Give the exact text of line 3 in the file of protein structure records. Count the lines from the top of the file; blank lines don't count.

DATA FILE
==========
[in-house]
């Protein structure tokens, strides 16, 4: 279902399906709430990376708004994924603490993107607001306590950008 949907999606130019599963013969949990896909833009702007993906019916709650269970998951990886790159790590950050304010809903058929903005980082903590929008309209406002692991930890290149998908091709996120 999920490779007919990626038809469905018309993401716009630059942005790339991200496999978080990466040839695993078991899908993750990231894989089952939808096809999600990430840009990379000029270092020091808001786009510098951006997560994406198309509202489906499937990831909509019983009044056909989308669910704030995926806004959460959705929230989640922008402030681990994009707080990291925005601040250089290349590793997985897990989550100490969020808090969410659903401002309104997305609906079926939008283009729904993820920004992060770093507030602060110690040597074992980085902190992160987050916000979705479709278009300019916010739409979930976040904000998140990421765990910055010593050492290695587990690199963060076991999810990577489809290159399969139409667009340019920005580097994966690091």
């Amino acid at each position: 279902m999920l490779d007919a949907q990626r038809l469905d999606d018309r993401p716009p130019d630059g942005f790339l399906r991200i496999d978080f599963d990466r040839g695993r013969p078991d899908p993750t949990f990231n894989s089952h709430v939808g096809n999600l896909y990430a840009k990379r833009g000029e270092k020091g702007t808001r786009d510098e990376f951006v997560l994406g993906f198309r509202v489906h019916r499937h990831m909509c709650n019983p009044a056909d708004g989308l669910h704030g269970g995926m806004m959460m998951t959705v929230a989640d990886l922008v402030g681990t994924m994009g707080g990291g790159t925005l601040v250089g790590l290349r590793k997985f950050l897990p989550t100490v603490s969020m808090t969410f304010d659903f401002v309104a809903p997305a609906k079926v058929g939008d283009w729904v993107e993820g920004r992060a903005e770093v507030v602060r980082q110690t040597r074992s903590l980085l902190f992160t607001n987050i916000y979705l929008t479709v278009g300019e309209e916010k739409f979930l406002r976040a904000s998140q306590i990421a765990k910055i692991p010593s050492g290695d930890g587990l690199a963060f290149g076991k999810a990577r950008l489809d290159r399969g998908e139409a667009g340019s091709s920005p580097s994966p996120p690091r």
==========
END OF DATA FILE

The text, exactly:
């Amino acid at each position: 279902m999920l490779d007919a949907q990626r038809l469905d999606d018309r993401p716009p130019d630059g942005f790339l399906r991200i496999d978080f599963d990466r040839g695993r013969p078991d899908p993750t949990f990231n894989s089952h709430v939808g096809n999600l896909y990430a840009k990379r833009g000029e270092k020091g702007t808001r786009d510098e990376f951006v997560l994406g993906f198309r509202v489906h019916r499937h990831m909509c709650n019983p009044a056909d708004g989308l669910h704030g269970g995926m806004m959460m998951t959705v929230a989640d990886l922008v402030g681990t994924m994009g707080g990291g790159t925005l601040v250089g790590l290349r590793k997985f950050l897990p989550t100490v603490s969020m808090t969410f304010d659903f401002v309104a809903p997305a609906k079926v058929g939008d283009w729904v993107e993820g920004r992060a903005e770093v507030v602060r980082q110690t040597r074992s903590l980085l902190f992160t607001n987050i916000y979705l929008t479709v278009g300019e309209e916010k739409f979930l406002r976040a904000s998140q306590i990421a765990k910055i692991p010593s050492g290695d930890g587990l690199a963060f290149g076991k999810a990577r950008l489809d290159r399969g998908e139409a667009g340019s091709s920005p580097s994966p996120p690091r």